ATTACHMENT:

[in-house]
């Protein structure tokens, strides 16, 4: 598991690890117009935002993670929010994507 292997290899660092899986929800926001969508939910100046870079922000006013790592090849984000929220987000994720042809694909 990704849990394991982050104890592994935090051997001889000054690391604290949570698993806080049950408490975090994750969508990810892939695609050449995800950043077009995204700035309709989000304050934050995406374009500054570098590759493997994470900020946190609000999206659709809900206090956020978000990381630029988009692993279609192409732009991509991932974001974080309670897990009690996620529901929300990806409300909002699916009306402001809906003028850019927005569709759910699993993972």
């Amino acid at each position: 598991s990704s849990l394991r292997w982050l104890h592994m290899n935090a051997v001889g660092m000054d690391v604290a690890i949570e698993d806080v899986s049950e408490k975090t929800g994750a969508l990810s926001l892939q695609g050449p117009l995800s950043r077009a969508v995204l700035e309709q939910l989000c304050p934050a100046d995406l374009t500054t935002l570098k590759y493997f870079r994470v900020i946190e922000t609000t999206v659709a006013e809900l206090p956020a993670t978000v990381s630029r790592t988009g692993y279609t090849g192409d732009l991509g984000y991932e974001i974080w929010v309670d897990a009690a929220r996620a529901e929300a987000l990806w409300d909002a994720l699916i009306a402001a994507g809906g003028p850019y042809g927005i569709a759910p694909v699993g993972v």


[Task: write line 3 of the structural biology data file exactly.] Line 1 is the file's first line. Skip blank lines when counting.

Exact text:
């Amino acid at each position: 598991s990704s849990l394991r292997w982050l104890h592994m290899n935090a051997v001889g660092m000054d690391v604290a690890i949570e698993d806080v899986s049950e408490k975090t929800g994750a969508l990810s926001l892939q695609g050449p117009l995800s950043r077009a969508v995204l700035e309709q939910l989000c304050p934050a100046d995406l374009t500054t935002l570098k590759y493997f870079r994470v900020i946190e922000t609000t999206v659709a006013e809900l206090p956020a993670t978000v990381s630029r790592t988009g692993y279609t090849g192409d732009l991509g984000y991932e974001i974080w929010v309670d897990a009690a929220r996620a529901e929300a987000l990806w409300d909002a994720l699916i009306a402001a994507g809906g003028p850019y042809g927005i569709a759910p694909v699993g993972v």